Sramana: Tell me a bit more about the founding of MarkLogic. What was going on and how did you get hooked up with those people?
Max Schireson: The founders were Paul Pederson and Chris Lindblad. They had been search engine engineers and they realized that they could apply some of the technologies of search engines to databases to help manage semi-structured and unstructured information. That is what they were doing and I have been working on applications in that space. I got introduced to them through a friend of a friend. Not long before that conversation, my long-time boss at Oracle had left and I was starting to think that it was time to do something new.
I started talking to them and we hit it off. At one point in time, I thought I had wanted to be a math professor. Paul Pederson had been a math professor at Cornell and a computer science professor at UCLA. We connected well, so I decided to try it.
Sramana: Tell me a bit more about the actual computer science underneath. You mentioned this has search engine DNA. Our audience is highly technical and they can grasp core computer science concepts.
Max Schireson: A search engine is an inverted file index where you have a bunch of posting lists which describe, for any given word, where that word occurs in the location of various documents. Sometimes they would be word-pairs. The words “blue car” could appear as a phrase, so you could work out where longer phrases occur by knowing if “the blue car” and “blue car” are similar phrases, that when “the blue car” appears then “blue car” also appears. That is not necessarily true 100% of the time. It could be “the blue motorcycle and the red car”, but at least it is worth checking out.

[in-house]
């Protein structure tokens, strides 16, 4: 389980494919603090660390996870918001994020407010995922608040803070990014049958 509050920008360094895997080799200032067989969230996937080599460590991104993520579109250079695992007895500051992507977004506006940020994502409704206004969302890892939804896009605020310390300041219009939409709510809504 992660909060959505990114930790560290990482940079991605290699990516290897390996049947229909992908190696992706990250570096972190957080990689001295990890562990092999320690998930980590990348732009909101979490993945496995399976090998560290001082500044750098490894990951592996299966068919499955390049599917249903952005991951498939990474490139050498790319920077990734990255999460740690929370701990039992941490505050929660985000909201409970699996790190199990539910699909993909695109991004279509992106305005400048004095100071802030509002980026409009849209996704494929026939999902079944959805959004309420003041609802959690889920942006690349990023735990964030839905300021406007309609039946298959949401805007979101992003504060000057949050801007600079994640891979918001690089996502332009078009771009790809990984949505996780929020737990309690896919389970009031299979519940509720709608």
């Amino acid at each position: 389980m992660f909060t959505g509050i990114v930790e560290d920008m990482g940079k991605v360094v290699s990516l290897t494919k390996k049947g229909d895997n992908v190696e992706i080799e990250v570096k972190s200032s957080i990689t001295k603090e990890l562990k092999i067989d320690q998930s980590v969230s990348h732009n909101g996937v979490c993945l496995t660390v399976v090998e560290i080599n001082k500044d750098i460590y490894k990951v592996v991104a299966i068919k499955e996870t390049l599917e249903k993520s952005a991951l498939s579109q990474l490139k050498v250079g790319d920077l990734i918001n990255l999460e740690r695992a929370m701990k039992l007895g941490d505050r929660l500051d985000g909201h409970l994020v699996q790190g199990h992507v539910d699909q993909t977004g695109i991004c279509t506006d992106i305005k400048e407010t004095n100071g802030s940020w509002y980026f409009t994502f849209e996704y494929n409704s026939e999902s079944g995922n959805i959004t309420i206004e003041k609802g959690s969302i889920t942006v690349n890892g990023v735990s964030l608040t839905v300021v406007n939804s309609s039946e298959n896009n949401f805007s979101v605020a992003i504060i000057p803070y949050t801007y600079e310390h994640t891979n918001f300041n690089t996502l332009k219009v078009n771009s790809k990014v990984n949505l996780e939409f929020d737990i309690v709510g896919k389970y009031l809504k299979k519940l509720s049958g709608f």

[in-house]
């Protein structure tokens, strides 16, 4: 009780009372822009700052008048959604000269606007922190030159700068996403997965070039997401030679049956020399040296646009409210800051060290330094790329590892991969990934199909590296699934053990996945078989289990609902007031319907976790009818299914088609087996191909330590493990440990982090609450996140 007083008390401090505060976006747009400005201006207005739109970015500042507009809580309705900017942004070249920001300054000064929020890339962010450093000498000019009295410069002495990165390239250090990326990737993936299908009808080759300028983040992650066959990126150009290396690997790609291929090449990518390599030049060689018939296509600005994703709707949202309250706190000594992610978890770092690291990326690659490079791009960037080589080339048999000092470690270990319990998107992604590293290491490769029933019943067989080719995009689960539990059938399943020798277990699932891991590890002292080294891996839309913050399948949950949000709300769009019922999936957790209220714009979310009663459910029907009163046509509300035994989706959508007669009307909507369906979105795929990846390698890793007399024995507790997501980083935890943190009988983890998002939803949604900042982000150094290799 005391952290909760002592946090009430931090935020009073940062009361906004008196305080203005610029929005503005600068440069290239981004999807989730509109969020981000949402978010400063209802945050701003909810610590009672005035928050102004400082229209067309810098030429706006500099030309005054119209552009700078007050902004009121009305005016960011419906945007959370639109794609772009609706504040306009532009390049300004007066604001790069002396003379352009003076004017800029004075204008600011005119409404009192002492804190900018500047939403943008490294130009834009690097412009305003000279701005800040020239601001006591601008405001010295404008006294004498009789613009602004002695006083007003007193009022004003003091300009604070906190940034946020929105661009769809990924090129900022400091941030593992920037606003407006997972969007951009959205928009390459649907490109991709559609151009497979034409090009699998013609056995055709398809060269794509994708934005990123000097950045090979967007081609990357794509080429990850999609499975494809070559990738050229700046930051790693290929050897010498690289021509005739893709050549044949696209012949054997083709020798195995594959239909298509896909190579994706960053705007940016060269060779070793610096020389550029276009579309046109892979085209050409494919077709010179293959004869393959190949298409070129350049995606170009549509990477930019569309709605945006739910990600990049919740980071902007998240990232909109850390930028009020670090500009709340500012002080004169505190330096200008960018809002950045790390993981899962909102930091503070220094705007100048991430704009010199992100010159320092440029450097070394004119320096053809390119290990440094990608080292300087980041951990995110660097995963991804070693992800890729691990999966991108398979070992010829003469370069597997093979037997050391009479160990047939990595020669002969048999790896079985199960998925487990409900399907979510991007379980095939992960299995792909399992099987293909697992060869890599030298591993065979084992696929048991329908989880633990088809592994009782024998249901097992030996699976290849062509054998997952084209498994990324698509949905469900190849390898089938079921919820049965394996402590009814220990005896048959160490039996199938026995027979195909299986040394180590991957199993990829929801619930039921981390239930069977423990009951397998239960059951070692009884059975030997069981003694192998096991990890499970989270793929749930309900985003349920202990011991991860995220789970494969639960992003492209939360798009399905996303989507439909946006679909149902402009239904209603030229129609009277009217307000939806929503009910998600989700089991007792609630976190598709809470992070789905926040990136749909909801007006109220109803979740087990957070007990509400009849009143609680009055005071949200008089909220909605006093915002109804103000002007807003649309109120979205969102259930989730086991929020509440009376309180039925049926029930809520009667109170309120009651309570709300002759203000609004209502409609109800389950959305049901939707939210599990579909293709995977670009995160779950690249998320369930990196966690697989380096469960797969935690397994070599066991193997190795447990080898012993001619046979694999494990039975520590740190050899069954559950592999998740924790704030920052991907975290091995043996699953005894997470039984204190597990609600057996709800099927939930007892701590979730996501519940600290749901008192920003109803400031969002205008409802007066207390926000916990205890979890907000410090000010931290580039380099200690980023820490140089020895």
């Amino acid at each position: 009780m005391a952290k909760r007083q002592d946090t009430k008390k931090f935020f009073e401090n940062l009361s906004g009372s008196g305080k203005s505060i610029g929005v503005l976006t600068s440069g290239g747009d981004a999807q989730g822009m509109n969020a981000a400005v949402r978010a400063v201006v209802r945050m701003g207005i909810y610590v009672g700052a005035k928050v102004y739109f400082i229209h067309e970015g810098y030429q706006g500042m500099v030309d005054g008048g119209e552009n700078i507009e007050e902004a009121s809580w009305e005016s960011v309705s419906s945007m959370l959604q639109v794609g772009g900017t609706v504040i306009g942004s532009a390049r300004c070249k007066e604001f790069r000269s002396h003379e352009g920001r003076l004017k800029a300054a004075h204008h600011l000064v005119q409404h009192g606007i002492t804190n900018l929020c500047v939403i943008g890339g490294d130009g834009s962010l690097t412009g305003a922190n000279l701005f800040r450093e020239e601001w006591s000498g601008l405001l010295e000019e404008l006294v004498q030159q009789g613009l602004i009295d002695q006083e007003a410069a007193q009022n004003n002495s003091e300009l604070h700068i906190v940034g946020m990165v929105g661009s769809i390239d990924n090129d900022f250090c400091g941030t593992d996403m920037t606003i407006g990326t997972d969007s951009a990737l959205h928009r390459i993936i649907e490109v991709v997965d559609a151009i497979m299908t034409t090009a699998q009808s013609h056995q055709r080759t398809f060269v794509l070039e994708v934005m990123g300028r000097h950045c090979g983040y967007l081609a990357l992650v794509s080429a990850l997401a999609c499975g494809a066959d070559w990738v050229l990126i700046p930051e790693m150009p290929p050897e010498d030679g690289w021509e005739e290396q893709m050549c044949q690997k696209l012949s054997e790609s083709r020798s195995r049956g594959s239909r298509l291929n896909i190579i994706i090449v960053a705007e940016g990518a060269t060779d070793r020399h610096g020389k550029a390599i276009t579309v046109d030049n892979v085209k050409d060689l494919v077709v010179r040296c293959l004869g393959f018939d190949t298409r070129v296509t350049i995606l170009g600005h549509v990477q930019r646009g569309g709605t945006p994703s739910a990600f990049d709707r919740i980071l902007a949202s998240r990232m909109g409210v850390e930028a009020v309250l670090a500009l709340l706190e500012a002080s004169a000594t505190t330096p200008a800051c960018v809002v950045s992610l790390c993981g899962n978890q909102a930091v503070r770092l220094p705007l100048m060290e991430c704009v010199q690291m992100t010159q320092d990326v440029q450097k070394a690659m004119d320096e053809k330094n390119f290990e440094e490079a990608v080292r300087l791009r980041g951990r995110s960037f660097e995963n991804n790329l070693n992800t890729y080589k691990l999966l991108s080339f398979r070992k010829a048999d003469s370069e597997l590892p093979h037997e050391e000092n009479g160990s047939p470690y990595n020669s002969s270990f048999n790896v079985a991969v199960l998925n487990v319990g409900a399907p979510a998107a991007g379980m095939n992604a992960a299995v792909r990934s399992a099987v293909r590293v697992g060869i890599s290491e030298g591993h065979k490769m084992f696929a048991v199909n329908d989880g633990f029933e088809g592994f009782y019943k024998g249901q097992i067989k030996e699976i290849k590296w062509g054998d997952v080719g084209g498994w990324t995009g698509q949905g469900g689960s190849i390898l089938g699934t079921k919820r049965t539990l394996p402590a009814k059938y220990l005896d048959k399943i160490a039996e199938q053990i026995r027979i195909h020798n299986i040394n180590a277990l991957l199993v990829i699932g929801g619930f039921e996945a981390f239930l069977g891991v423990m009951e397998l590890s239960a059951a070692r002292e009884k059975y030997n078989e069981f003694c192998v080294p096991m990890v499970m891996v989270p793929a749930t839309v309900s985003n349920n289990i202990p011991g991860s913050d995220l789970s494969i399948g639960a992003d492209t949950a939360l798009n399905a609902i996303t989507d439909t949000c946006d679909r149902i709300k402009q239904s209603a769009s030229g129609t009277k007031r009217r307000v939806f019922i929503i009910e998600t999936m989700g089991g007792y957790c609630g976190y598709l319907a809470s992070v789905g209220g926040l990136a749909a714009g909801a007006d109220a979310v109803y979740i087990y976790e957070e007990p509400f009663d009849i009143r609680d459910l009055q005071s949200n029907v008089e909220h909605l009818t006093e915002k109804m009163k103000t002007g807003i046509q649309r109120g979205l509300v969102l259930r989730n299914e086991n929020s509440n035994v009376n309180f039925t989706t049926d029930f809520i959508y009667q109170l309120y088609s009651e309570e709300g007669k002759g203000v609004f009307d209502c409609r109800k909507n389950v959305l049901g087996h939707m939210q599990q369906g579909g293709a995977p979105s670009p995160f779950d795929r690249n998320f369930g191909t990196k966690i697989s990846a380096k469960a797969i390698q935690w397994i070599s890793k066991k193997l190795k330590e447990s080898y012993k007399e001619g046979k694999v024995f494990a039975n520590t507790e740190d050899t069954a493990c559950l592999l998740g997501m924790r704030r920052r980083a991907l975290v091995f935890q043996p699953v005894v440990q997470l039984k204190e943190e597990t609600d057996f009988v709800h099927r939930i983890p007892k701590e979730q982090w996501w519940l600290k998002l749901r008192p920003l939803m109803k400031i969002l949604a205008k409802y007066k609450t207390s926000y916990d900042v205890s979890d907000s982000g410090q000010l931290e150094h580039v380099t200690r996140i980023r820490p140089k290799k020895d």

What the founders of MarkLogic realized is that with XML documents, you can take a half expression like phrases and put slashes in the spaces. If you have an XML document and you have a path where you are looking for an ‘a’ inside of a ‘b’ inside of a ‘c’, then you could index the paths as though they were phrases. You could index an ‘ab’, and ‘bc’ and if there was an ‘ab’ and a ‘bc’, then you could verify if they aligned to make an ‘abc’ or a ‘dbc’. That was the basic insight that they had. The same way you validate searches for phrases could also validate searches for paths in an XML document. The same indexing technology could handle both cases.
You could also extend that to whatever combination of path expression and textual phrase you wanted to. This would be a powerful way to query documents, not just for content but structure and where in the structure the content occurred. I had been working on proposal management and knowledge management and felt that this type of technology would be very helpful in those use cases.